Ian Pearson has been reminiscing about this 1959 Ford Edsel which he and our Denaby team renovated at our back in 2014. Ian tells us how they were given a fully stripped bodyshell and tasked with bringing the bodywork of this vehicle back to its former glory.
This vehicle was released in 1957 and was named “Edsel” in honour of Henry Ford’s late son.
It was only produced for 2 years and was a massive flop for Ford which cost them $250 million. There were only 44,000 made and the few that remain are now very rare.
With the Edsel being such a rare vehicle parts were very hard to get hold of so the corrosion to the lower part of the near side front wing needed to be repaired The method for this repair would be to cut out the rusted area, make a new section and lead over. This type of repair using lead was only a myth to the new generation panel technicians due to the changing repair techniques and methods for modern motor vehicles.
However, when Ian was on the shop floor, he remembers this repair being a common method of repair. It had been over 15 years since Ian had picked up any of his tools but he set about challenging himself to repair this panel and pass on some of the skills he had gained during his time repairing cars to this new generation.
The first thing Ian needed to do was to clean the area to be repaired so he could see the full extent of the corrosion, it was important to make sure the repair was taken back to clean metal.
It was clear to see it had been repaired before, this section had already been replaced and brazed in, it all needed to be removed. Before Ian removed this part of the wing he needed to make a replacement section, he began with a cardboard template to get the right shape which he then cut out from a sheet of mild steel.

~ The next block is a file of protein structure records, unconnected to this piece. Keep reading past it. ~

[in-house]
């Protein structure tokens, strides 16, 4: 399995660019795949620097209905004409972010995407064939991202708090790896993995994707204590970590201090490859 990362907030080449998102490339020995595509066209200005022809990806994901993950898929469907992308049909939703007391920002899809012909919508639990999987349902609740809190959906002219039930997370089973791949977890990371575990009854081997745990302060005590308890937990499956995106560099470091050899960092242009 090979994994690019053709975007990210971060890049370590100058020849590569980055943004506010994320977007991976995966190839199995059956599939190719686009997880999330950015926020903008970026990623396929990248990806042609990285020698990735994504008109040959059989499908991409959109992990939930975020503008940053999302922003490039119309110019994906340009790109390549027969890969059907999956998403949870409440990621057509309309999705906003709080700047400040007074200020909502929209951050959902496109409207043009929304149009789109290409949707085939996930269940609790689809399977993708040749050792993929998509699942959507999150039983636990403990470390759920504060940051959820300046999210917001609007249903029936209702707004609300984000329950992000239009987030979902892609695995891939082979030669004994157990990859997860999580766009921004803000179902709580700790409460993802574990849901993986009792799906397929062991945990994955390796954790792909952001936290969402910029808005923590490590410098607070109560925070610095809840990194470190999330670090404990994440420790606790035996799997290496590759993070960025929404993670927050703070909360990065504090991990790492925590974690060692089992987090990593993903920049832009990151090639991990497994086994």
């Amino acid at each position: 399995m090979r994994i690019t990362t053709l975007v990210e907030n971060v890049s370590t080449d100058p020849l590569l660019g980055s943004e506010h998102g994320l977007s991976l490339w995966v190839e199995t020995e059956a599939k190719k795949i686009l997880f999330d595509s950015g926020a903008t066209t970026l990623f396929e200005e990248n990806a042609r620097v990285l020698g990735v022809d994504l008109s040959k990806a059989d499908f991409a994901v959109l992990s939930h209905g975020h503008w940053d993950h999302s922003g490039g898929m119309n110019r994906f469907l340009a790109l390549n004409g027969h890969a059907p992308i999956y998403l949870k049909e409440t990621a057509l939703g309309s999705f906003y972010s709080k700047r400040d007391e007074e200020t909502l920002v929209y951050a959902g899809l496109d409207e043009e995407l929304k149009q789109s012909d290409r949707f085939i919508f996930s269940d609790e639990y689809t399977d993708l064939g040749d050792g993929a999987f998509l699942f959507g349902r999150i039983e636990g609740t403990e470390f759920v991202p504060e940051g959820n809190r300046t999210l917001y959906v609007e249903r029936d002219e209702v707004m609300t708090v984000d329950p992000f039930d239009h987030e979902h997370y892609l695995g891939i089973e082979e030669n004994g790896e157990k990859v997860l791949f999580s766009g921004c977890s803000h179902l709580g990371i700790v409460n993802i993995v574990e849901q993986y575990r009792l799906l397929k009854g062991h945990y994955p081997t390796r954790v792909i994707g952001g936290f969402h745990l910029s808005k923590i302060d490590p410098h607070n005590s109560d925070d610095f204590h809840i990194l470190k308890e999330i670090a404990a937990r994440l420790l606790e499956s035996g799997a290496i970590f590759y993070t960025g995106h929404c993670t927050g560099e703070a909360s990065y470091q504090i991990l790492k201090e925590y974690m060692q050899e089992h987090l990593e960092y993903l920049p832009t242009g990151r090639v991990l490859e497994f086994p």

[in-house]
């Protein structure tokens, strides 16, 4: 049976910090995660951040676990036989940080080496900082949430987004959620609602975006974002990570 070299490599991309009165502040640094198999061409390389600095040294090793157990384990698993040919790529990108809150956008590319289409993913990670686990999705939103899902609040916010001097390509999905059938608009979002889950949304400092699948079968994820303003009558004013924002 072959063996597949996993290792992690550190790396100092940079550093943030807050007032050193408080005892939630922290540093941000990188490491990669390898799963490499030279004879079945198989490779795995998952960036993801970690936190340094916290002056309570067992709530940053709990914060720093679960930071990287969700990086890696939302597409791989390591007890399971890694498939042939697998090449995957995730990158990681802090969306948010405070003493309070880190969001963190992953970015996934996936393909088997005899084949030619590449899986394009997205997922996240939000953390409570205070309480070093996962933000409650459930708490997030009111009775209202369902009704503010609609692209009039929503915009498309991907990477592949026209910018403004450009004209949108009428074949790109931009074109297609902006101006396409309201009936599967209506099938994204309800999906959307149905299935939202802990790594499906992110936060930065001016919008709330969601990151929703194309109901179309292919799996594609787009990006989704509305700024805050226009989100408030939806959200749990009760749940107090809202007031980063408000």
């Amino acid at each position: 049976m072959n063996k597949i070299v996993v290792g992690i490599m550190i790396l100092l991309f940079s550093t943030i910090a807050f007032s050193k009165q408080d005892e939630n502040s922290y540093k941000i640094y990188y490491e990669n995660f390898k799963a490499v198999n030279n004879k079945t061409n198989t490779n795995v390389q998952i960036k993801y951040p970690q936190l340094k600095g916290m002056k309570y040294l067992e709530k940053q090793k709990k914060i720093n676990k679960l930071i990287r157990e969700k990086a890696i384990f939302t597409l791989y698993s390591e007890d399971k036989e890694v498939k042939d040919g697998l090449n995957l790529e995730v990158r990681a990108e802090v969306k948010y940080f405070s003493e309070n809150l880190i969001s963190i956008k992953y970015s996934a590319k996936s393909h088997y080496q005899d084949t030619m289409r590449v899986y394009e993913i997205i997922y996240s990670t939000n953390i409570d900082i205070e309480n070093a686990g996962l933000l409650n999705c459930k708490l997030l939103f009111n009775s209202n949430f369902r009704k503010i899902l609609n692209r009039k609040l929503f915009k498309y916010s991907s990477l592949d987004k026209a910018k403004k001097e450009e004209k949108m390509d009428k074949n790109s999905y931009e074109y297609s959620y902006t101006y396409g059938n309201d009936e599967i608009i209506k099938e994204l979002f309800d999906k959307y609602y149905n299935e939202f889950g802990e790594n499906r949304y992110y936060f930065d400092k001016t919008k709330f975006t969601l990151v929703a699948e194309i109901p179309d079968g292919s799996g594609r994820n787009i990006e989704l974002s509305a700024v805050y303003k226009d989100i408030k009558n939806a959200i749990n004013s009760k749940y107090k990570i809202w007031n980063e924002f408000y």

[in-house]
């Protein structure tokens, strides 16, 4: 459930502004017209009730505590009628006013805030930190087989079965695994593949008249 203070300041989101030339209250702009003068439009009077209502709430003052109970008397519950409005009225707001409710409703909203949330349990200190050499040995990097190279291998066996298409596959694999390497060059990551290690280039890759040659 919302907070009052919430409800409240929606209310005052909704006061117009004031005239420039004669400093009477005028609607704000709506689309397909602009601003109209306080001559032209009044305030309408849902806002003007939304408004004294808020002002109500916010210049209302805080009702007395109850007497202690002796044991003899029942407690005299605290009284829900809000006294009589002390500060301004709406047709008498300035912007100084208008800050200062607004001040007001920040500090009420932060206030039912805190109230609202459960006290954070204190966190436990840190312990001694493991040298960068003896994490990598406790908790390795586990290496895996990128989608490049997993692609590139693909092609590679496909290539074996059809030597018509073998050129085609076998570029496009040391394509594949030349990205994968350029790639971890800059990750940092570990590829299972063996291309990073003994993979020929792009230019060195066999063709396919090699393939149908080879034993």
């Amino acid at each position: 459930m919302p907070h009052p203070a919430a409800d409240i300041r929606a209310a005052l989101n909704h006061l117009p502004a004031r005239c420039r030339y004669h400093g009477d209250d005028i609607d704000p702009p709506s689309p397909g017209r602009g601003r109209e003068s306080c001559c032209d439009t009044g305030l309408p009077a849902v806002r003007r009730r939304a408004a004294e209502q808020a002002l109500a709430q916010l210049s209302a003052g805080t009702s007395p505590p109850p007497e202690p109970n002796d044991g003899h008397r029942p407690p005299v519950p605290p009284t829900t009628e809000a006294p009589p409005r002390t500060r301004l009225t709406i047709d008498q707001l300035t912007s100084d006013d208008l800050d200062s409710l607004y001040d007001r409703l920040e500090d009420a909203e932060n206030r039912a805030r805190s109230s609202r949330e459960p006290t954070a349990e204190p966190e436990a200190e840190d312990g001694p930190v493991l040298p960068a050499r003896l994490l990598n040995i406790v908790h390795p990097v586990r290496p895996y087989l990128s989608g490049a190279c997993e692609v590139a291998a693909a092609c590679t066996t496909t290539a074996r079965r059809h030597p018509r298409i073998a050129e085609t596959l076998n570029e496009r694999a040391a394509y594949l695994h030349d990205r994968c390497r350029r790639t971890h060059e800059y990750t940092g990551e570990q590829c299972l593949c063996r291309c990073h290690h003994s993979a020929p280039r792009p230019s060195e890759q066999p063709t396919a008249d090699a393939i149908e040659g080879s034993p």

Because they didn’t have access to any of the old rollers and swaging machines, they had to make this in two sections, all Ian had to shape the metal was his hammers, dollies and a vice. He measured and cut the lower section and shaped this up, he could then tack the two pieces together and check the fit.
Once he’d welded the two pieces together and finished shaping, it was now ready for a final check and make the cut line. You can see in the below image the corroded section removed and the new section clamped in to place.
The section was then welded in place and ground down. It was now ready to lead the area for a metal finish repair.
The next stage is where the skill came in, the panel needed to be “tinned”. For this Ian needed to ensure the lead stuck to the panel, the paste needed to be applied with a brush, but before tinning, the area had to be clean and grease free, this part was really important, if not done correctly the lead would not adhere to the metal.
Once the paste had been applied it needed heating up using the oxyacetylene welding plant. As it heated up it became shiny, once heated all over any excess needed to be wiped off with a damp cloth.
Next was to apply the lead, this was done by melting a lead stick with the plant and pushing the semi-molten lead onto the panel with the back of the welding torch, once enough lead had been roughly applied it could be heated up and moved around the panel. Ian used his paddles to do this which were made from hardwood and were different shapes to enable him to move the lead around the panel. He made his own paddles and still has them today and used Tallow (Whale fat) on the paddles so the lead didn’t stick to them.
Next, Ian used a body file to shape the lead into a metal finish. You can see the finished repair ready for the paint-shop to be stoppered, primed and painted, and with the wing fully painted it was ready to be refitted to the vehicle.
A modern repair would have been completed using minimal body filler, however Ian wanted to maintain the traditional method of repair and pass this knowledge on to the younger generation of technicians at our Denaby site who repaired the rest of the vehicle.
Here are just a few images of this excellent and historic car finished. Both inside and out was fully renovated and assembled. The car now has a new lease of life and is regularly used as a wedding car.